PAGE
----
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Disabled American Veterans Transportation Network Looking For Drivers

Arthur Ganter is a volunteer driver for the Disabled American Veterans Transportation Network in St. Louis. The nonprofit is looking for more drivers to meet the need in the region.
Provided/Disabled American Veterans Transportation Network
Arthur Ganter is a volunteer driver for the Disabled American Veterans Transportation Network in St. Louis. The nonprofit is looking for more drivers to meet the need in the region.

Many veterans in the region, like Muriel Leyfert, are dependent on the Disabled American Veterans Transportation Network in St. Louis to make it to their doctor's appointments. The 81-year-old said if she didn’t have access to the DAV, she’d have to rely on friends or Uber, which is a $60 expense for her.

“I’ve been with the DAV for a long time,” Leyfert said. “And if it wasn’t for that I really would be in trouble. There is no way I would be able to drive. I have bad vision, and I’m also 81 years old. So it’s best that I don’t be out on the road.”

The nonprofit has served 5,361 veterans like Leyfert through 11 different routes including St. Louis and St. Louis County, St. Charles and the Metro East.

However, the pandemic has made it harder to attract and keep drivers for the free transportation service.

Joseph Braun, the DAV Hospital Service coordinator-John Cochran Division, said with that kind of demand, the nonprofit needs more drivers. Many of its volunteer drivers are elderly and are concerned about contracting COVID-19. As a result, some of the drivers have opted out.

“We’re not going to beat them down and make them feel like they’re two inches tall, because they’re doing it,” Braun said. “We understand. This is a pandemic. Their health is No. 1. It ain’t doing no good if you’re not healthy in order to transport other veterans if your own personal health is not within good standing.”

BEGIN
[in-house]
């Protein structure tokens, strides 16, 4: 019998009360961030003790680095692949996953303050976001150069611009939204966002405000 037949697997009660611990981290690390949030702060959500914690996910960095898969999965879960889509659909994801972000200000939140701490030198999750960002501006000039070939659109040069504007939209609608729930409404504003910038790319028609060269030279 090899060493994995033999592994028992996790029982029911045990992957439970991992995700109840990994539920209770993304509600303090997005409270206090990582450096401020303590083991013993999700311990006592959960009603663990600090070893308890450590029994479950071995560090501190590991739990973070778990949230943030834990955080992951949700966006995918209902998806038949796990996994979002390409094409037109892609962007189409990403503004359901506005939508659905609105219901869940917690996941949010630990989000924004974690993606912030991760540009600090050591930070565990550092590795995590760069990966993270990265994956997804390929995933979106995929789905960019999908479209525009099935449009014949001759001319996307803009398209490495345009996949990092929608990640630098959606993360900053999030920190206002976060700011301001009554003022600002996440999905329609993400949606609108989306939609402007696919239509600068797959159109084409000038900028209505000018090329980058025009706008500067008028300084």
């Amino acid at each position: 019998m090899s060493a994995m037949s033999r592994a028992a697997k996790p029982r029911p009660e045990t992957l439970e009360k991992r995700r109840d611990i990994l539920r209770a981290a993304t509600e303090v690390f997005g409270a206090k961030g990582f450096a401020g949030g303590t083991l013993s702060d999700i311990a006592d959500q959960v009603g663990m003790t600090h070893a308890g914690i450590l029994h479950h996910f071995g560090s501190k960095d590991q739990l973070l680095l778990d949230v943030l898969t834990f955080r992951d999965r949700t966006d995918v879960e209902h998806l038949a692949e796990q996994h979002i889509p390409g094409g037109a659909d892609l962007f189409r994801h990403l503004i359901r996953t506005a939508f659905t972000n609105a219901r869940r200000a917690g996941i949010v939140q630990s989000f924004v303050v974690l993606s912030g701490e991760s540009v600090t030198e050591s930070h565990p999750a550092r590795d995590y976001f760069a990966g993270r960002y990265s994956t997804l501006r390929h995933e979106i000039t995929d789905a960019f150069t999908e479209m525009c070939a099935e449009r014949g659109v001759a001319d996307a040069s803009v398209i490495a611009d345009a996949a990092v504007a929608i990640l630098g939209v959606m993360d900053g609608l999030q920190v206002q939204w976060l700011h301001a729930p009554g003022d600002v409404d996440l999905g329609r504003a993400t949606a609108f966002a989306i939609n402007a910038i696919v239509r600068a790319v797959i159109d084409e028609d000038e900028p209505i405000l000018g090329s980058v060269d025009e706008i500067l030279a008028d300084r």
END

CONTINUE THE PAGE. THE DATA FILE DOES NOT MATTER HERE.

Braun said a large majority of the requests for their services are in north St. Louis and St. Louis County. Right now, the route only has two drivers.

“There’s a need for transportation for veterans, but unfortunately the resource to transport those veterans to appointments isn’t there,” he said.

That’s why there's an effort to get younger drivers. Currently, the DAV Transportation Network has 63 volunteer drivers and coordinators. Braun said they’ll need at least 100 to be able to properly meet the needs of all the communities they serve. As it stands, some routes only have drivers available once or twice a week.

And the pandemic is making it harder to attract more drivers.

Willie Riddle, a Marine Corps veteran, is one of the drivers on that north city and county route. He said the DAV has put safety precautions in place to protect drivers and the veterans including PPE, masks, sanitation supplies and a partition between the front and back seats. He said he feels safe.

“I don’t do any face-to-face contact,” Riddle said. “I have plenty of PPE equipment, and I’m very conscious of what I touch and who touches it after they are in and out.”

To help ease that stress on the drivers, coordinators like Braun ask veterans while they’re setting up their appointments and transportation needs if they’re experiencing COVID-19 symptoms. That information is then verified again before the driver picks them up.

“Because the way this pandemic is going, you could be fine one day, the next day you could have it full blown,” Braun said.

Despite the risk, Riddle said the job is worth it. He said he’s happy to help serve fellow veterans.

“Those veterans, they’ve fought for our freedom and they served our nation,” Riddle said. “And now it’s our time to serve them.”

Braun said those interested in volunteering are encouraged to reach out to him directly at 314-289-6443, option 2.

Follow Marissanne on Twitter: @Marissanne2011

Copyright 2021 St. Louis Public Radio. To see more, visit St. Louis Public Radio.

Marissanne Lewis-Thompson joined the KRCU team in November 2015 as a feature reporter. She was born and raised in Kansas City, Missouri where she grew up watching a lot documentaries on PBS, which inspired her to tell stories. In May 2015, she graduated from the University of Missouri with a Bachelor of Journalism degree in Convergence Journalism. Marissanne comes to KRCU from KBIA, where she worked as a reporter, producer and supervising editor while covering stories on arts and culture, education and diversity.